But recently, I found myself looking at an old photo of me (and my stepdaughter, if one can spot her) taken in the Magickal Childe perhaps some twentysomething years ago, and the vast array of jars and vessels behind me caught my attention. It had me remembering when, in my youth, as I waited for my covenmates to arrive at the store for our weekly Pagan Way rites, going to one particular jar on one particular dusty, musty shelf had become part of my personal routine.
Removing the lid, I would breathe the heady vapours from the jar, filling my lungs, and somehow, synapses in head, heart, and spirit conjoined to tell me that everything was all right with the world. For me, the scent in this vessel bespoke of Home like none other.
It was Herman Slater's Cernunnos blend, and along with recipes such as High Church, Kyphi, and straight frankincense, was among the first and most impression-making incenses to arouse my spirit. I loved our group's censer, which dangled from a long length of thin iron chain from a tall, iron rod, and how this incense would dance in thick, white ropes through the candlelight like pipe smoke from a fantasy wizard's mouth.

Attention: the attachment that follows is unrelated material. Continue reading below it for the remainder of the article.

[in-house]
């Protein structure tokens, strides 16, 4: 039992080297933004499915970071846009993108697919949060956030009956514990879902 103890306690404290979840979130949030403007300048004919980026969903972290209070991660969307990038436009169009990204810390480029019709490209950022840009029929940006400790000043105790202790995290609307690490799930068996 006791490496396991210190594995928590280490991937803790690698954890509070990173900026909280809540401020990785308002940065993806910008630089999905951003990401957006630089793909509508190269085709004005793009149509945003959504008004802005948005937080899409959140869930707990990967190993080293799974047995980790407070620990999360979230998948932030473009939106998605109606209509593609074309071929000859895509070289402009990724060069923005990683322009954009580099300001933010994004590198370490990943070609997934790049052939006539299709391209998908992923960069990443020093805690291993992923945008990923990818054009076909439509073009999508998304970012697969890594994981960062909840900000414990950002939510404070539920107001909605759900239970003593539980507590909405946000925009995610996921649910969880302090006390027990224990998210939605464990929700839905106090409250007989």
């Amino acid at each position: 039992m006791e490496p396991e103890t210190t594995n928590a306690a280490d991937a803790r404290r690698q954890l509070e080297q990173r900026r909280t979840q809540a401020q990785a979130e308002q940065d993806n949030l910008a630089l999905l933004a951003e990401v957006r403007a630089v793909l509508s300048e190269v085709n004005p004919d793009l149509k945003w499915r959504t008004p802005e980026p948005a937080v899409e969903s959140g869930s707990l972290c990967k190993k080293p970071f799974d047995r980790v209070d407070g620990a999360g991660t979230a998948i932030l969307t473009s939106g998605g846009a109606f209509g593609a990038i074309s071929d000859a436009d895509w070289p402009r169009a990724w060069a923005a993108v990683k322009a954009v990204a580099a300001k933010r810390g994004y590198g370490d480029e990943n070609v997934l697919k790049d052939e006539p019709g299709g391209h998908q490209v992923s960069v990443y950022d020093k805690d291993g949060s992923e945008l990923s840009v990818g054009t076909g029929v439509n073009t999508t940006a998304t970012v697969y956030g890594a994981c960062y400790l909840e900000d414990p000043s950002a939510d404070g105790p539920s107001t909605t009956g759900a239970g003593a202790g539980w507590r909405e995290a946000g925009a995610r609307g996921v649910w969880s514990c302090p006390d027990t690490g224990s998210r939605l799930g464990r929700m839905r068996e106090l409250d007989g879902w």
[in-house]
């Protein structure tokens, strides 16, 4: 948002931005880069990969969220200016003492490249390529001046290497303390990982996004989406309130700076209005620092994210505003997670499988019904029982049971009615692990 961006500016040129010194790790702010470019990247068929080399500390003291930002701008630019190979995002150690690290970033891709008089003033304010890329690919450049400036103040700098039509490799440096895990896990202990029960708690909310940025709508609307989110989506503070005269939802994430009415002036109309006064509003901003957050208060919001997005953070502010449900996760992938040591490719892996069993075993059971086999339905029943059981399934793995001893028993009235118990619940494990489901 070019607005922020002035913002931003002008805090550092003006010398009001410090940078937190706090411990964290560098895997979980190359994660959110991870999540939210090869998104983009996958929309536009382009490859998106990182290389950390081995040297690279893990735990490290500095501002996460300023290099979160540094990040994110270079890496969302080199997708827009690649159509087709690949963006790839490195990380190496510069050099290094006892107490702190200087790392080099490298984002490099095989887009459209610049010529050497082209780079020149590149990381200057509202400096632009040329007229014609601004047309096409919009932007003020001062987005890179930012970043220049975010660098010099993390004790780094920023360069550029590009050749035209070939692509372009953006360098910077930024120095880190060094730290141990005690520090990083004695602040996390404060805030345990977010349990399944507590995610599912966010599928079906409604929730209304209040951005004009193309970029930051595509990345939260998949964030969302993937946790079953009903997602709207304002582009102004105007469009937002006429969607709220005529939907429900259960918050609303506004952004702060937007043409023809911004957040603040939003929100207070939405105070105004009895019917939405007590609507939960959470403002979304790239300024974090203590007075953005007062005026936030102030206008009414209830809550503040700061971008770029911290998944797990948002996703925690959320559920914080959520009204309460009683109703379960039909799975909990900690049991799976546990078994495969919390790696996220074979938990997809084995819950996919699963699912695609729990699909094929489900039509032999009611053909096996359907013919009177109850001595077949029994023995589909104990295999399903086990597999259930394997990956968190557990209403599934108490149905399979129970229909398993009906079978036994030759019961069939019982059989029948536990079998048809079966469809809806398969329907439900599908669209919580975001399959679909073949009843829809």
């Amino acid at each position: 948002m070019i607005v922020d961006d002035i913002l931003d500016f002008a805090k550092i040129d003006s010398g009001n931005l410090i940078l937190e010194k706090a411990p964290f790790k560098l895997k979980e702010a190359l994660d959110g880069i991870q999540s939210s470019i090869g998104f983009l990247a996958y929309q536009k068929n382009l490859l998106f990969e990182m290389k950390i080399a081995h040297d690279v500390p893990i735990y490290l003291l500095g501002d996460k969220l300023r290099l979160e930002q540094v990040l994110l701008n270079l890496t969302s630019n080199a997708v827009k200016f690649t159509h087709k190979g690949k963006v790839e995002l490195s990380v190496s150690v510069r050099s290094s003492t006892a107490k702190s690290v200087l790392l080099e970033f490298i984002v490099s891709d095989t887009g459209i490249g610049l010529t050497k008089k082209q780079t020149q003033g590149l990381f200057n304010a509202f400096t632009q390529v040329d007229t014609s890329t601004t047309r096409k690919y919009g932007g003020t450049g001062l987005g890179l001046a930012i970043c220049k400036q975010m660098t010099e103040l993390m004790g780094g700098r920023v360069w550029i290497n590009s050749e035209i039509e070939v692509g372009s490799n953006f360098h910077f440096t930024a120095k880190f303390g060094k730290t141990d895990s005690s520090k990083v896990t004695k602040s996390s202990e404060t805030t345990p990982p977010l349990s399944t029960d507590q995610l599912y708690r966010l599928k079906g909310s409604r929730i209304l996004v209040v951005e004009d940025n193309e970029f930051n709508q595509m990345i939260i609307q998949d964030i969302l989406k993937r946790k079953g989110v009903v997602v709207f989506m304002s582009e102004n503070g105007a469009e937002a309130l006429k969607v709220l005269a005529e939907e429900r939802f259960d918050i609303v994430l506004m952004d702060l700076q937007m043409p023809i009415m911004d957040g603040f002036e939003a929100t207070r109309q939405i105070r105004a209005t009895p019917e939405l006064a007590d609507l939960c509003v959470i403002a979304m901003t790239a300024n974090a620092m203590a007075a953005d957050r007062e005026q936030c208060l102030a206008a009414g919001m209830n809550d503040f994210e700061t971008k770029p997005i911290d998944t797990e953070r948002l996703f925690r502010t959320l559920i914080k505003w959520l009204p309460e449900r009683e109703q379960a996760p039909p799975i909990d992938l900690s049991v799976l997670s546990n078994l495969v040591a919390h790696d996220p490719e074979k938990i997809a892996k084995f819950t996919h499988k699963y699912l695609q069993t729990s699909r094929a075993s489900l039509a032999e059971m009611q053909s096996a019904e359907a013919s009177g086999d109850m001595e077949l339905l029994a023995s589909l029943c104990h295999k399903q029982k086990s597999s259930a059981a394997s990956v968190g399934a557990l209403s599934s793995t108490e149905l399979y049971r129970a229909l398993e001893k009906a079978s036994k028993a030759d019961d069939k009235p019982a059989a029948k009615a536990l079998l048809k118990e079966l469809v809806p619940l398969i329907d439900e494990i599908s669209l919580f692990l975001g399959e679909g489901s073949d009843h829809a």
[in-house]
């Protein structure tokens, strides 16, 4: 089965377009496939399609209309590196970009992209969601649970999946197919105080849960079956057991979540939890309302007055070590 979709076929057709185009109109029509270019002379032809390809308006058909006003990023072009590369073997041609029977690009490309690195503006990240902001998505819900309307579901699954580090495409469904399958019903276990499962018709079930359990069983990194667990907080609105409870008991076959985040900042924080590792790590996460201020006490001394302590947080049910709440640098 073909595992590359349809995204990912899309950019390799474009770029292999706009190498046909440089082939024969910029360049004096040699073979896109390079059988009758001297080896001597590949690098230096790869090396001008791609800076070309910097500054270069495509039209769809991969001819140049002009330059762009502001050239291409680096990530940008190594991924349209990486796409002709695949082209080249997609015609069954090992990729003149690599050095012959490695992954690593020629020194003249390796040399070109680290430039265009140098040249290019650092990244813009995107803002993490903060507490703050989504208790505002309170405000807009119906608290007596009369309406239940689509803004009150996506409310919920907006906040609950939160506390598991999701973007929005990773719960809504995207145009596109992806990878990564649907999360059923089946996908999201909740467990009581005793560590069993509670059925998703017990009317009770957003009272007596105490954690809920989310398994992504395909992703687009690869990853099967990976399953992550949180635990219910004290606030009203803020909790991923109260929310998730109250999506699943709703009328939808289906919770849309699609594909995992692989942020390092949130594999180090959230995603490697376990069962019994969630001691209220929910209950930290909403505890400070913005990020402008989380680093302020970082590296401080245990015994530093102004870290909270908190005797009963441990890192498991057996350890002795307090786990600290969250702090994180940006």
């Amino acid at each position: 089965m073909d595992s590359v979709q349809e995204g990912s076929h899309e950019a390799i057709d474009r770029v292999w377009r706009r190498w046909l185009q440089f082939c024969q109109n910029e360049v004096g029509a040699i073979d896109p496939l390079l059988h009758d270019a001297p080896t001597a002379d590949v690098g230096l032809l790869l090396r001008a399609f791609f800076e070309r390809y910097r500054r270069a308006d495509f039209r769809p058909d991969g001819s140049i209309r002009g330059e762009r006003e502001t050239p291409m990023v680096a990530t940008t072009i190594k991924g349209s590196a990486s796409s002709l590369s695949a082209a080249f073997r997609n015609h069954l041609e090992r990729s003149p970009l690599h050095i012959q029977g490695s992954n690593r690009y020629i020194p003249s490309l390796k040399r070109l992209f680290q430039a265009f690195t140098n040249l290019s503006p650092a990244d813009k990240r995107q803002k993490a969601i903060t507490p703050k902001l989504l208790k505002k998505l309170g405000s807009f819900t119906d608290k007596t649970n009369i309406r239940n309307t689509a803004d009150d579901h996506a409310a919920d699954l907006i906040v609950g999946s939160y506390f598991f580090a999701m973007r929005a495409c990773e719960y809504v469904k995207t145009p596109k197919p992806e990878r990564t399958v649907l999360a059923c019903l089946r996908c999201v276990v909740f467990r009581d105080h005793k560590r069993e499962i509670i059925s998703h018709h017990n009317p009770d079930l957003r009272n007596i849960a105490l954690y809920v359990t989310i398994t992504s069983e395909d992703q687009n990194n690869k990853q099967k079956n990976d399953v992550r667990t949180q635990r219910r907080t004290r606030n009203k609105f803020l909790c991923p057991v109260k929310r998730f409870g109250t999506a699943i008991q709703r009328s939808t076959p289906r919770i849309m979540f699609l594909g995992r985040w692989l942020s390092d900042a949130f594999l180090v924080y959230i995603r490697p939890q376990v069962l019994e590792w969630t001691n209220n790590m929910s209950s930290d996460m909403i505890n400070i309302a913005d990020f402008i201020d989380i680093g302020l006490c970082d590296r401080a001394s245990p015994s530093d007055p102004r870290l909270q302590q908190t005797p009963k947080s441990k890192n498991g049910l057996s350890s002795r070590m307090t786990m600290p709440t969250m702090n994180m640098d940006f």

I remarked on how I missed this scent on my Facebook profile this morning, and a few friends who had also been to the Childe back in the day commented warmly. One asked me what the incense was like, and so I've decided to share it.
Herman would eventually publish these recipes in his Magickal Formulary Spellbook, which contains a host of incenses and powders that he and his staff at the store would use. I love the stuff, and regard it as classic material.
He never really detailed proportions for this incense, but with the way the recipes are written, I'm inclined to believe that they're either listed in descending volume order, or as equal parts. Experimentation required, season "to taste." I'm also fairly certain that it was recipe #1 I experienced most often, although I have vague memories of juniper berries and a tiny hint of camphor sometimes being in the mix. Let the pine needles be long. It's also completely possible that the store staff wasn't always particular about mixing batches of both versions, but I have nothing to support that with. Take it as art, not science.
But the resulting incense should be heady, feral, rich, and with an almost soil-like texture. Ground around the bases of a boreal wood at dusk, following a spring rain, near a cluster of mead-drinking dancers. For me, that was part of its charm, and the resulting burn should be sweet and dense, thick and smoky, like an incense equivalent to a deep Italian red wine loaded with body and nose.
For me, it was the essence of The God.